In the nation’s capital, as in the rest of the country, the pandemic had made things tough on landlords. So, when the Housing Committee of the DC City Council attempted to pass a raft of rent control legislation at the end of 2020, the District of Columbia Association of REALTORS® (DCAR) pushed back with a Call for Action that prompted nearly 300 messages from REALTOR® members and the public, urging reason and restraint – and, for the time being, spared property owners from further restrictions.
The proposed measures, all fairly permanent, would have expanded all levels of rent control to buildings with fewer than five units, as well as to newer buildings not currently subject to rent control, and limited voluntary agreements and the way housing providers could interact with tenants, among numerous other requirements.
DCAR is fully mindful of the current housing crisis, and sympathetic to the difficulties faced by many renters during the sudden economic downturn, says Katalin Peter, the association’s Vice President, Government Affairs/General Counsel. “At the same time, landlords were already so restricted with the federal mandates that had been imposed to protect renters during the pandemic. We couldn’t watch the City Council enact this comprehensive bill that would put most of the rental units in DC under rent control, which would ultimately create serious unintended consequences for the overall cost of the DC rental market and significantly curtail housing growth.” She notes that, given the pressures that landlords are under, and the high cost of maintaining and improving rental properties, many of the mom-and-pop-sized operations of just a few units would likely convert to condos, taking away an important segment of relatively affordable housing.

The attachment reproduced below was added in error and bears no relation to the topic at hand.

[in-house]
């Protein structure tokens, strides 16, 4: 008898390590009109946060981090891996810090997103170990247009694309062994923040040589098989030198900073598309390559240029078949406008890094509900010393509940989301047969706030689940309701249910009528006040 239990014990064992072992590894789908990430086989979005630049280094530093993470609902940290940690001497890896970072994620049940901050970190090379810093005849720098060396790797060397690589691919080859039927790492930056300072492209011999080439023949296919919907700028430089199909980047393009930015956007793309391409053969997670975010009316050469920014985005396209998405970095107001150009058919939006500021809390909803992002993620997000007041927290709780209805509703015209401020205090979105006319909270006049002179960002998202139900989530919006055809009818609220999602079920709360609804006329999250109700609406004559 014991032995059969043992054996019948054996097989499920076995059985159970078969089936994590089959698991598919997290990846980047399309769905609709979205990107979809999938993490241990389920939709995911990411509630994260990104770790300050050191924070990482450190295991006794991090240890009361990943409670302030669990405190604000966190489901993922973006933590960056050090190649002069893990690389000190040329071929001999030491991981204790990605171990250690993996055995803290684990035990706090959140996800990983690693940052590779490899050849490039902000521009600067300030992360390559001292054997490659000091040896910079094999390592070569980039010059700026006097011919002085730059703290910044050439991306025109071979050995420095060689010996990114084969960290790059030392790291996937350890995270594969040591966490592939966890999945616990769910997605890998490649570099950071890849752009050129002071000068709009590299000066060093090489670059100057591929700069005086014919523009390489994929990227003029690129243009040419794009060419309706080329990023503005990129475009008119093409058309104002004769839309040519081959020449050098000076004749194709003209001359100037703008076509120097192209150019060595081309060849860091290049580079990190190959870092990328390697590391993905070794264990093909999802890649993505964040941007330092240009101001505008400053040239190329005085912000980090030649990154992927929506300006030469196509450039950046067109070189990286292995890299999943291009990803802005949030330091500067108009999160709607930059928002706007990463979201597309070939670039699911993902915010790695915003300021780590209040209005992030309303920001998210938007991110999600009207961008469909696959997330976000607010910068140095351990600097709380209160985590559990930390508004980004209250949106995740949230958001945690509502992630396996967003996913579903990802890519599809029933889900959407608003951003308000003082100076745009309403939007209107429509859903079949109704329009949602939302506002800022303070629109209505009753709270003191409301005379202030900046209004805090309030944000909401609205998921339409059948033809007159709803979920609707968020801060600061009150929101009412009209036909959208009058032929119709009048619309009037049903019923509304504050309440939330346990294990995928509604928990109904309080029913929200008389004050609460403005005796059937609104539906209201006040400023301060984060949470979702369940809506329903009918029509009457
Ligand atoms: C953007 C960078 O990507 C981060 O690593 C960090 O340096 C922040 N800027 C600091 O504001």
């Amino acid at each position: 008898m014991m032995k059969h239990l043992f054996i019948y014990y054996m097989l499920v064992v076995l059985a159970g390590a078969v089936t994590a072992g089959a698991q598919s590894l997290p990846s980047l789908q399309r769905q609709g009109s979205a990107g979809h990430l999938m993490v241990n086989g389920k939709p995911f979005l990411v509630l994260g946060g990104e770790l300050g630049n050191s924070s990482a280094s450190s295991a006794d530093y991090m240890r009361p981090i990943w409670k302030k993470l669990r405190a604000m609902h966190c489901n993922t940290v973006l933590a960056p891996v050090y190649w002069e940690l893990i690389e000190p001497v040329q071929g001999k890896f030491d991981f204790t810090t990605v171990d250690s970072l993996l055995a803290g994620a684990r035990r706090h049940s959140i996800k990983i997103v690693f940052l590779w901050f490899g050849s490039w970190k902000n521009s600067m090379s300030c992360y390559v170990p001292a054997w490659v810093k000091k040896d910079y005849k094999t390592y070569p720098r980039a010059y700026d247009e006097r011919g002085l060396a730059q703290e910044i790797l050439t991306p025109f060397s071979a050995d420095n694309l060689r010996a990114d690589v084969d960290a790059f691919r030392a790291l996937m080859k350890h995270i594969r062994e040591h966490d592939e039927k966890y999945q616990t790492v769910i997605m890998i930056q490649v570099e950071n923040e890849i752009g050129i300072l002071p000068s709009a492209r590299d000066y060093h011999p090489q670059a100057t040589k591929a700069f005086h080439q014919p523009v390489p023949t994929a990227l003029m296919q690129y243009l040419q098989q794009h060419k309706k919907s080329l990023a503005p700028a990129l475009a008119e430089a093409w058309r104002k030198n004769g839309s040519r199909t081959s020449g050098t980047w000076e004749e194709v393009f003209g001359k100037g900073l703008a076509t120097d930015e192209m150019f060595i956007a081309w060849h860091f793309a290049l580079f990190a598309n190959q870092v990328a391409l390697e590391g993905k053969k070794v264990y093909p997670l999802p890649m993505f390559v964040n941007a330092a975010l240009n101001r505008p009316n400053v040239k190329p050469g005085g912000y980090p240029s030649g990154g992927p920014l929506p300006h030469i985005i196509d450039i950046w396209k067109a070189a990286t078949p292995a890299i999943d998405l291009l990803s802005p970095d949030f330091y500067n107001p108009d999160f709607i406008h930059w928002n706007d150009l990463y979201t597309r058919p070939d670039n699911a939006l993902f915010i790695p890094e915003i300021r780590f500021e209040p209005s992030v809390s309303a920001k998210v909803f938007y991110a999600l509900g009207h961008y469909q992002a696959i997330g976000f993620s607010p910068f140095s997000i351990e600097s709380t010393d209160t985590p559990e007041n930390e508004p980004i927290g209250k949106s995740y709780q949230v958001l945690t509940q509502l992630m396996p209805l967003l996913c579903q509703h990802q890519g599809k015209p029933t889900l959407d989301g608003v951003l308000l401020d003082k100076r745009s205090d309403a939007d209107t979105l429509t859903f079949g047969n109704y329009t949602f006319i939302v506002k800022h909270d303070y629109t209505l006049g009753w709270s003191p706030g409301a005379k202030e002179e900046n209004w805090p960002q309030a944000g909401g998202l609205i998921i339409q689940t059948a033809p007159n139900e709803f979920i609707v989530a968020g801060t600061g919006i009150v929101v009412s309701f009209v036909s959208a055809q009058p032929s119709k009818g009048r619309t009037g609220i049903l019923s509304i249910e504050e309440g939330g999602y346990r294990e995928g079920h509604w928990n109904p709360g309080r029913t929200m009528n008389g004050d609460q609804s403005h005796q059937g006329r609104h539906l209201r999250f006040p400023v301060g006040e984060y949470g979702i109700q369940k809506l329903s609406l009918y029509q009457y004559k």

Evan Loukadakis, DCAR’s Associate Government Affairs Director, orchestrated the grassroots response to the sweeping rent-control bill. Using both the Call For Action email and REALTOR® Alert text services from the REALTOR® Party’s Advocacy Everywhere program, DCAR got its message to the Housing Committee, urging it to focus on addressing the needs of the present emergency, and re-evaluate longer term proposals once the health crisis had stabilized. “It was a request to push the pause button,” explains Loukadakis. “It wasn’t at all antagonistic, and showed our willingness to work with them as we figure out the housing landscape, which is clearly in an unnatural state at the moment. The committee just needed to be shown the dangers of what they were considering. Our members came through, and overall, the message was successful.”
In fact, after the CFA had made its point, the Housing Committee eased off its more dire proposals, and proceeded with a few measures to tighten Fair Housing ordinances, all of which had DCAR’s support. The mayor formed a Rental Housing Task Force, an objective entity representing all stakeholders, including small housing providers. And DCAR is making constructive suggestions in the spirit of compromise, such as giving tax credits to smaller landlords for making capital improvements to their rental properties. “As the dust settles, it seems that the Housing Committee is, if anything, feeling a bit more favorable toward the REALTORS®,” notes Peter, “and is taking a more moderated approach to rent control.”
To learn more about how the District of Columbia Association of REALTORS® is working to help lawmakers understand both sides of rental issues, contact Vice President, Government Affairs/General Counsel Katalin Peter at email@example.com or 973.699.6936.